by Richard Aspel
My journey into narrating audio books came about in a rather round about way.
Twenty-five years ago when the industry was still in it’s infancy, my older brother developed a malignant cancer. Towards the end he was so sick that one of the only comforts he had left in life was to listen to audio books. So our family brought as many as we could. At that time audio books were generally regarded as for the visually impaired, the aged and the infirm. I had never listened to one.
How times changed when I had the opportunity to audition as an audio book narrator. I jumped at it. In honour of my late brother and because as an actor it offered a challenge.
Twenty-five years later I’ve recorded over 120 titles and the market share has grown to 30%. Audio books are now far from being for the visually impaired.
What makes a good narrator? It’s hard. Your first book is like trying to ride a motorcycle. You just hop on and learn.
And there are many pitfalls. But in essence, it’s all about being a storyteller.. Regardless of whether the title is a racy novel , a romance, a biography a self educational book or a children’s book, you’re still telling a story. Timing is everything – and pacing and intonation.
Having worked voicing characters in animation helped me; colour and shade, fleshing out characters, hitting the right points, which is why actors make good narrators, We are also storytellers. Radio plays – a lost art – also helped. But does this mean that people can’t narrate their own books? Of course not. Many do. Some are successful and some less so. There will always be some listeners who just don’t like your voice!
But to the author determined to self record – listen to yourself. Is my voice pleasing to the ear? Will people listen for hours to my tones? Listen to other experienced narrators. Practice – record and listen back to yourself. Work on pacing, emphasis and intonation. You are telling a story – not just relating facts. Make it interesting to the reader. And always prepare; for hours of preparation before recording is 90% of success.
There are pitfalls and challenges. My proudest moment in the industry was narrating ‘Money can’t buy me love – a history of The Beatles’ – for which I won an international award. It was difficult; the narration was interwoven with a dissection of Beatle’s lyrics and musical structure. Tough, challenging but we pulled it off.
My worst moment was recording a 600 page novel where one recurring but rather anonymous character was revealed at the end to be a woman and not a man. Eeek! I’d prepared 100 pages in advance for each recording session but I still got caught out and we had to re-record many hours of narration. My lesson. Read the whole book first and I have ever since.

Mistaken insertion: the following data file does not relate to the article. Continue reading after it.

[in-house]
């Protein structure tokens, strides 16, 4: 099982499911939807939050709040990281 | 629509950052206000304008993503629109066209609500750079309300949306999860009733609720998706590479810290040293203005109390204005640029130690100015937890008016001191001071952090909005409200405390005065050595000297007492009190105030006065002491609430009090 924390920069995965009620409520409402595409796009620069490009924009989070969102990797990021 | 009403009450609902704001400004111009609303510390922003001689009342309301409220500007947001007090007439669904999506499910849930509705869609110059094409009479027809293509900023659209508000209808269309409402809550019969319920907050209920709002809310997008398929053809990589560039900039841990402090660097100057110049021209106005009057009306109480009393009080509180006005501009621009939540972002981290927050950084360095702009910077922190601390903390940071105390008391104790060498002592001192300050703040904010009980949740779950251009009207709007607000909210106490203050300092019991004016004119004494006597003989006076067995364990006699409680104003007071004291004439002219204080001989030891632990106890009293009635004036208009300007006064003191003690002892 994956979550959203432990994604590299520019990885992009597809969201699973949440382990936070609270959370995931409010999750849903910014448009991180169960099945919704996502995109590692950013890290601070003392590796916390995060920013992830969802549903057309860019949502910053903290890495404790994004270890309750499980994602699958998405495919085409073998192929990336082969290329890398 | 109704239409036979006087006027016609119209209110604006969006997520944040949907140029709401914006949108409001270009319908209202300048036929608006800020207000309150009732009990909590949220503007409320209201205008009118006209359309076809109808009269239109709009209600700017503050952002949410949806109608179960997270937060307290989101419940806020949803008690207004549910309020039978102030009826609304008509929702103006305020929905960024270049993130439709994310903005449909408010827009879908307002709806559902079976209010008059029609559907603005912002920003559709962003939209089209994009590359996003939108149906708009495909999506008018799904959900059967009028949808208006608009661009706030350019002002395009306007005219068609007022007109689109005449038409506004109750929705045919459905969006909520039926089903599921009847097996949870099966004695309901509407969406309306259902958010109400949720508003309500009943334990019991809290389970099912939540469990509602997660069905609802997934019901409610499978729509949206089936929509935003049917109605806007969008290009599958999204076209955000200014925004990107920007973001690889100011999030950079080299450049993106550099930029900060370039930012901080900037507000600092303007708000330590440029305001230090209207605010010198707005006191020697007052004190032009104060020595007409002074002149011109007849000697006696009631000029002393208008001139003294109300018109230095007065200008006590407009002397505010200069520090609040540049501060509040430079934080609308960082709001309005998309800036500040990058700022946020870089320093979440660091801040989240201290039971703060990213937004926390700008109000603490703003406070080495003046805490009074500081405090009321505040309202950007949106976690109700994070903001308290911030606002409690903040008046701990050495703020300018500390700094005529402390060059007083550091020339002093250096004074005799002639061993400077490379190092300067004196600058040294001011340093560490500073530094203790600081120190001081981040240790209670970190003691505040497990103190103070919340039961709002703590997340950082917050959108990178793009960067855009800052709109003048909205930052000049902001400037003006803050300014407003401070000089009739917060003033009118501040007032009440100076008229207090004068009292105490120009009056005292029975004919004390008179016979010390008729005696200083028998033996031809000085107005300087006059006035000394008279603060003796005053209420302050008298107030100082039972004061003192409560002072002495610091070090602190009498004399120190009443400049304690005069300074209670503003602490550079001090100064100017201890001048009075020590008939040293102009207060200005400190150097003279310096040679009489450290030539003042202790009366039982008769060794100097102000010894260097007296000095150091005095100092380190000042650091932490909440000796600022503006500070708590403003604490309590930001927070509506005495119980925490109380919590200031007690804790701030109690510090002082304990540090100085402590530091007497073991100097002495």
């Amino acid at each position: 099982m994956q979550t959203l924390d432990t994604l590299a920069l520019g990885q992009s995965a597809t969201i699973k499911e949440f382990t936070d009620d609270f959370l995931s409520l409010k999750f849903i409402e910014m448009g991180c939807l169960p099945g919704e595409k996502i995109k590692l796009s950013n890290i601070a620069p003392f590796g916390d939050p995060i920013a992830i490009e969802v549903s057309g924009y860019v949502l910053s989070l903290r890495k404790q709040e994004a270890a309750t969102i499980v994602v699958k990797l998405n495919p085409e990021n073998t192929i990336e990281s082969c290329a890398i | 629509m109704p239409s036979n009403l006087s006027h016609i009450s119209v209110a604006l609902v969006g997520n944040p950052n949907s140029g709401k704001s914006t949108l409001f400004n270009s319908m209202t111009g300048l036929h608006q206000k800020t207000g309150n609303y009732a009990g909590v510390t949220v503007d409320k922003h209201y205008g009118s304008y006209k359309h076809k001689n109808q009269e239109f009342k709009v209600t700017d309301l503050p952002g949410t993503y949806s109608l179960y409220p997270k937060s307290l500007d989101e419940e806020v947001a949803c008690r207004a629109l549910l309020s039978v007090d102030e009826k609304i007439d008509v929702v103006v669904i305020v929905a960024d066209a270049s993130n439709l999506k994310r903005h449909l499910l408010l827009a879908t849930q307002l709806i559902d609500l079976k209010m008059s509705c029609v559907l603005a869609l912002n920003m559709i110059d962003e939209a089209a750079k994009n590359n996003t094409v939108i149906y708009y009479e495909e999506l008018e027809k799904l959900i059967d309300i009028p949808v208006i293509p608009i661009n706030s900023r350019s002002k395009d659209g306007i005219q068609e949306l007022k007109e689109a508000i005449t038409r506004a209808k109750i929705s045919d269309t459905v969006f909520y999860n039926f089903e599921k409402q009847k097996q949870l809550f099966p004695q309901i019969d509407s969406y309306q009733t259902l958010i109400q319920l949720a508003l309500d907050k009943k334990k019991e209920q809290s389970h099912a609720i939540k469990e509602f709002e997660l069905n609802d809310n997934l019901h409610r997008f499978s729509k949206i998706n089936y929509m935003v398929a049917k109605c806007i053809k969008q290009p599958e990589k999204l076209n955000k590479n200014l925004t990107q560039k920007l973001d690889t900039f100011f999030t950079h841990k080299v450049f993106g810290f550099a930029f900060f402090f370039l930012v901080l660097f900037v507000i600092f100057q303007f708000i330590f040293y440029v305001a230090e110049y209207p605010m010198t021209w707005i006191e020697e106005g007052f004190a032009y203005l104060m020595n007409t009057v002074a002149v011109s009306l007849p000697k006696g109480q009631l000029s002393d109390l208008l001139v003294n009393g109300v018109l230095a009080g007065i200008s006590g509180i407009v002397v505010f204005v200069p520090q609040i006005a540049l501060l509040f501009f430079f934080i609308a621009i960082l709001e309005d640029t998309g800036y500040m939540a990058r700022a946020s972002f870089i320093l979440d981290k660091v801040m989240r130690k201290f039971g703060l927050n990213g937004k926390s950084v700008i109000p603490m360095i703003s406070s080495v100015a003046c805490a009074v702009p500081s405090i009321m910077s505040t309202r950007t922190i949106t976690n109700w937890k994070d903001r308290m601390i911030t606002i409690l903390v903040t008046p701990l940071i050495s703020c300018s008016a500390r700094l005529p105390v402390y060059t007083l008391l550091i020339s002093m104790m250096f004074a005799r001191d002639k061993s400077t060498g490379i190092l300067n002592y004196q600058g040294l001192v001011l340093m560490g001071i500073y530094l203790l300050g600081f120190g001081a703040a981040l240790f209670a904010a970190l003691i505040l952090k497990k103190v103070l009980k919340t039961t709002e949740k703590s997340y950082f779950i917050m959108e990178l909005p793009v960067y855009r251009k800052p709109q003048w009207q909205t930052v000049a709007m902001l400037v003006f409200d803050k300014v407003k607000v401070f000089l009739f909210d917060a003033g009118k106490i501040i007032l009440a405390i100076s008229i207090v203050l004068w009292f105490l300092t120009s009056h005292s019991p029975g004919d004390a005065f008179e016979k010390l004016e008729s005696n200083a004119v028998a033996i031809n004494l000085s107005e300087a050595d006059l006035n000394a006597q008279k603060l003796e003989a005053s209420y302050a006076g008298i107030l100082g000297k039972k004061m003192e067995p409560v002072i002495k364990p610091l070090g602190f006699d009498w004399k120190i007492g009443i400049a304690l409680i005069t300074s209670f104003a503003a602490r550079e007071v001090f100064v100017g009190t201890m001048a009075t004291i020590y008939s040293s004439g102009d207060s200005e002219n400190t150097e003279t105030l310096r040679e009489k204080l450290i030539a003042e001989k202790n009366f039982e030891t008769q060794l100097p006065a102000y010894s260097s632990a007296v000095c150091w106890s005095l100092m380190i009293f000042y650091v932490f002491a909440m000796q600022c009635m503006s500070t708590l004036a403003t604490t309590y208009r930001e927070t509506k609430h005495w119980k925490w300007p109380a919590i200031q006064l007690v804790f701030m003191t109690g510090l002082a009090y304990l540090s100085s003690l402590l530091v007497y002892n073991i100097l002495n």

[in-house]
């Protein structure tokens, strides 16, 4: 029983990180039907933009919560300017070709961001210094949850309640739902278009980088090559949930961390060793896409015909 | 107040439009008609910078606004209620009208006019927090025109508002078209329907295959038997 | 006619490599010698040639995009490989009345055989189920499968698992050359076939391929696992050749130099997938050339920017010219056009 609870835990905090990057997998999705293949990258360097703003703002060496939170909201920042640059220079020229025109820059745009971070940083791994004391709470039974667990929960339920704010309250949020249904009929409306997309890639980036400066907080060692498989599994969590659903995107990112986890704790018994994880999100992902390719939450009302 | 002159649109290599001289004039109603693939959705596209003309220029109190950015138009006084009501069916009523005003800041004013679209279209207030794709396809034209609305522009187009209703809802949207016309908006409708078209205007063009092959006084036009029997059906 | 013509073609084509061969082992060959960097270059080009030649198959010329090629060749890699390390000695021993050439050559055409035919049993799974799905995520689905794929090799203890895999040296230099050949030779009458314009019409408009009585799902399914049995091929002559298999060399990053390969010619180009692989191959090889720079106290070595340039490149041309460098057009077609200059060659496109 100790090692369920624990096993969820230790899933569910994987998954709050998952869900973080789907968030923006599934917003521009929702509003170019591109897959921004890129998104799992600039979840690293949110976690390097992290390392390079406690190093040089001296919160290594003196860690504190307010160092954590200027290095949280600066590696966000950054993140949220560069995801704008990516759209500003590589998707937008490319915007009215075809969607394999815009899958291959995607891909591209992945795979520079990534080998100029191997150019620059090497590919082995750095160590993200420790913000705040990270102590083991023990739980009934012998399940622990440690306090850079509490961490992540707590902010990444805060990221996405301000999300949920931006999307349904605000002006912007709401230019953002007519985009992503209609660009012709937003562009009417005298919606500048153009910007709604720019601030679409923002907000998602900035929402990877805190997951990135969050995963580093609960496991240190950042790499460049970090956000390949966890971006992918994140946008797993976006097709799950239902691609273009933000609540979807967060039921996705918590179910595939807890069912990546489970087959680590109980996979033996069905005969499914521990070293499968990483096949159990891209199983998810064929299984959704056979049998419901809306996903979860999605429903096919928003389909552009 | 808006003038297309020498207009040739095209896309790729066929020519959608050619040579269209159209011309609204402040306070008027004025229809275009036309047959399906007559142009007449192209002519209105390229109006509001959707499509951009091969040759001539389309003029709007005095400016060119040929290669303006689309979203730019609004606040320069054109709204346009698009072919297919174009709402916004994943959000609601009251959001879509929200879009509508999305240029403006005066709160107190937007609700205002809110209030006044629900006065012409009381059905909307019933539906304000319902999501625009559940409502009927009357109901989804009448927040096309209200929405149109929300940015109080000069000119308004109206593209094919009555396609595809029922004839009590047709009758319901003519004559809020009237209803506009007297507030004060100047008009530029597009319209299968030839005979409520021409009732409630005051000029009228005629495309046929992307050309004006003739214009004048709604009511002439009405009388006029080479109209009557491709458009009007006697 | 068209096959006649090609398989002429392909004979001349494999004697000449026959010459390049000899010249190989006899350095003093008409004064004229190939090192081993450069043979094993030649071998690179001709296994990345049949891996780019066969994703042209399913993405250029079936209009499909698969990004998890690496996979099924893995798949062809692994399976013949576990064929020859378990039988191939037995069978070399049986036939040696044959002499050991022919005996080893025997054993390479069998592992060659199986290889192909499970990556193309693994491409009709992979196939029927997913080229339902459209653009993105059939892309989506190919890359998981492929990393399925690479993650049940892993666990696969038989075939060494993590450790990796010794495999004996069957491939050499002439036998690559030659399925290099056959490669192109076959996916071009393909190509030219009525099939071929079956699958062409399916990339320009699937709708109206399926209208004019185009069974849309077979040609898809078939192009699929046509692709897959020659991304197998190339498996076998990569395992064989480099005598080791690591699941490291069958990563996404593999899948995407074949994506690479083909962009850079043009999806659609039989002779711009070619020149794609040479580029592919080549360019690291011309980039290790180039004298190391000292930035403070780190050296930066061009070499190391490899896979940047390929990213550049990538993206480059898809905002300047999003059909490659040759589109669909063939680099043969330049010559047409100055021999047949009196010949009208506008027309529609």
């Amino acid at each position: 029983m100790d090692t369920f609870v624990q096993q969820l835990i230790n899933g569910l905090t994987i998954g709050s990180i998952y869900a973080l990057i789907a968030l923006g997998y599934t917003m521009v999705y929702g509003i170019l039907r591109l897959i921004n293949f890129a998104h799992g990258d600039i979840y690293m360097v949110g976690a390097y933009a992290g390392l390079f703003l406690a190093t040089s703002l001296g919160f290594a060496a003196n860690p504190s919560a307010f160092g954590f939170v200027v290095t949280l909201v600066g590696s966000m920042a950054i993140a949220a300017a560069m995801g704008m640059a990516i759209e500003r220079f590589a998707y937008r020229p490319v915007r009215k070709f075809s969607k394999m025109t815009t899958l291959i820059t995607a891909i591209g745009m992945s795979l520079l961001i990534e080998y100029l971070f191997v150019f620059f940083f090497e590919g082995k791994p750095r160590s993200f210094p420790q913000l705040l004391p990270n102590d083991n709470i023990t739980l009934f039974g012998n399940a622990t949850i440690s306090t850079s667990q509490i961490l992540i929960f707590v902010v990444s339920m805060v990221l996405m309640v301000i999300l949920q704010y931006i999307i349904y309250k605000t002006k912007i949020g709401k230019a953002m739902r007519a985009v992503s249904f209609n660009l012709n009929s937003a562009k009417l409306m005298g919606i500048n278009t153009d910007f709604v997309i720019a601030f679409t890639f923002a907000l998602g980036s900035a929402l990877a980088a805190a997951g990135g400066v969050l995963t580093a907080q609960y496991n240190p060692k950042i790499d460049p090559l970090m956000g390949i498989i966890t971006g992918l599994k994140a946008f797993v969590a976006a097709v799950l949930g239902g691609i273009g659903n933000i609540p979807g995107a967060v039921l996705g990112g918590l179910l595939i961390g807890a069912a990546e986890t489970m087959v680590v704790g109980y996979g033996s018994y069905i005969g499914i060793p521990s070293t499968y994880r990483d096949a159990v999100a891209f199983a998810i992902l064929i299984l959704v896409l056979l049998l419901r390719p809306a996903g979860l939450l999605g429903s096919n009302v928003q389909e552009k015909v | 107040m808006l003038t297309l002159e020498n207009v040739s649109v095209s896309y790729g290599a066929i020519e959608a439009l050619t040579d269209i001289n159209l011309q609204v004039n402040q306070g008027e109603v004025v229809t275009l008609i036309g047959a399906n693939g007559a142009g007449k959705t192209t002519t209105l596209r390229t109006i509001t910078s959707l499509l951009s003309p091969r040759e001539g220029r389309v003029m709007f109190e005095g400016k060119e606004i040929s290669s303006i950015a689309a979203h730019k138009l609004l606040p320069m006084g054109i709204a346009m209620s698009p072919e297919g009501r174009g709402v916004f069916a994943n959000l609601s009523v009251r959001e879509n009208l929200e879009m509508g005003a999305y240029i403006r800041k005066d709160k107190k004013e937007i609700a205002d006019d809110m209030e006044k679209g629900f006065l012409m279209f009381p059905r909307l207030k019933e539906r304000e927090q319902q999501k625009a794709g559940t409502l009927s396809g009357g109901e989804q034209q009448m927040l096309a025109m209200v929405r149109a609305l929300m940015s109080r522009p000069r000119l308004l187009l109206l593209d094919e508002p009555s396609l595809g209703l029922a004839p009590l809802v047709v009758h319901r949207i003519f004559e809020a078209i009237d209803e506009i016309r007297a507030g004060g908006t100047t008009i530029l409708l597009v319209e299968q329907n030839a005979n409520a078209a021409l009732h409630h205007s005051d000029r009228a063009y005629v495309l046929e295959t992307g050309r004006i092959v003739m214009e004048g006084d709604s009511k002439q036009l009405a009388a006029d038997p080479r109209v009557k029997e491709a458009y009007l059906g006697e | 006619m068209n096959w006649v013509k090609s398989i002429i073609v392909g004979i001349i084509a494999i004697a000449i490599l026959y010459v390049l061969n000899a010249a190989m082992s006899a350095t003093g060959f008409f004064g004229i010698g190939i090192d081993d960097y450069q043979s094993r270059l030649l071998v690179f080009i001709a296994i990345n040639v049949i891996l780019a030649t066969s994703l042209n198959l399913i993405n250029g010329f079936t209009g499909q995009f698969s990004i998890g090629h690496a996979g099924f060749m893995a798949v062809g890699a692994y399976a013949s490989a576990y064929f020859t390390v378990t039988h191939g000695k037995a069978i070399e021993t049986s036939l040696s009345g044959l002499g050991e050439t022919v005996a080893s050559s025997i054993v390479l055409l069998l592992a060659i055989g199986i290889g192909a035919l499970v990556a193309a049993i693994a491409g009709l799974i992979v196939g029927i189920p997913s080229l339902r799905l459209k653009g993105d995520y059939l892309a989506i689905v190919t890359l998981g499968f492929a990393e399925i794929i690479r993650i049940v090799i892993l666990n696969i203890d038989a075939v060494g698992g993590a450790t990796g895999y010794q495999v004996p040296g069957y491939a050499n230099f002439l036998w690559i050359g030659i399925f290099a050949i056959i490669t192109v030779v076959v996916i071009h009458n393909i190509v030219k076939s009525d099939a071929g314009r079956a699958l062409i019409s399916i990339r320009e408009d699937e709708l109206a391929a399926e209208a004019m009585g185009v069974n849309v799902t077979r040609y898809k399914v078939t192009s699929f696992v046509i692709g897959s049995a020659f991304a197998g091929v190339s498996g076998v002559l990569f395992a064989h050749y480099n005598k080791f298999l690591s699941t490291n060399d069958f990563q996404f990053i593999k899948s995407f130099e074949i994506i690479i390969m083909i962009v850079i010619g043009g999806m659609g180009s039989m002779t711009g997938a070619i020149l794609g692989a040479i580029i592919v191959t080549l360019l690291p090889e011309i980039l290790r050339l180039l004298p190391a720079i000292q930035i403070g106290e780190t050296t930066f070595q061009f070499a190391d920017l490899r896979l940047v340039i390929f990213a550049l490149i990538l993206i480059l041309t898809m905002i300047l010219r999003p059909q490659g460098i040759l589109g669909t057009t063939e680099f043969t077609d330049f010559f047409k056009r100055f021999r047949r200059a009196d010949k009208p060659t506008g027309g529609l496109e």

Are all narrators suited to all books? Of course not. As in any area of performance, you will be typecast. I tend to be offered Thrillers, Histories, Biographies and Educational books. Friends get offered Romance novels and Children’s books. Your voice has to fit the market.
Are all books suitable for recording? Most certainly not. I once had to turn down a well paid narration job because the project was simply unrecordable. More than 50% of the content was schematics, pie graphs and diagrams. You can’t record that. But most books do lend themselves to audio format.
Interestingly, only 3 times out of 120 plus titles have I recorded an audio book with other actors. Generally, the listener will prefer the consistency of a single narrator.. There is a special bond between the narrator and the listener. You have the responsibility of painting a picture in their mind’s eye.
Twenty years ago truck drivers only had talk back radio. Now they have audio books for long hauls. Every major service station now has an audio book stand. Commuters, busy workers, multi-taskers, those who rarely read a hard copy book… Audio books are burgeoning.
Where to from here? Well. I’m no technical wiz, but I’ve seen the industry go from cassettes to CDs to CD roms to iPods and online all in the past 25 years. The sky is the limit.
Imagine if you’ve written your memoirs. A great achievement, but difficult to get published. Now you can record it, hire a narrator and editor and get it online for posterity. And all for a song.
All I know is that I’ve been the industry for 25 years and have seen it flourish and grow every year. Because despite technical advances, it’s about telling a good story. And everyone loves a good story.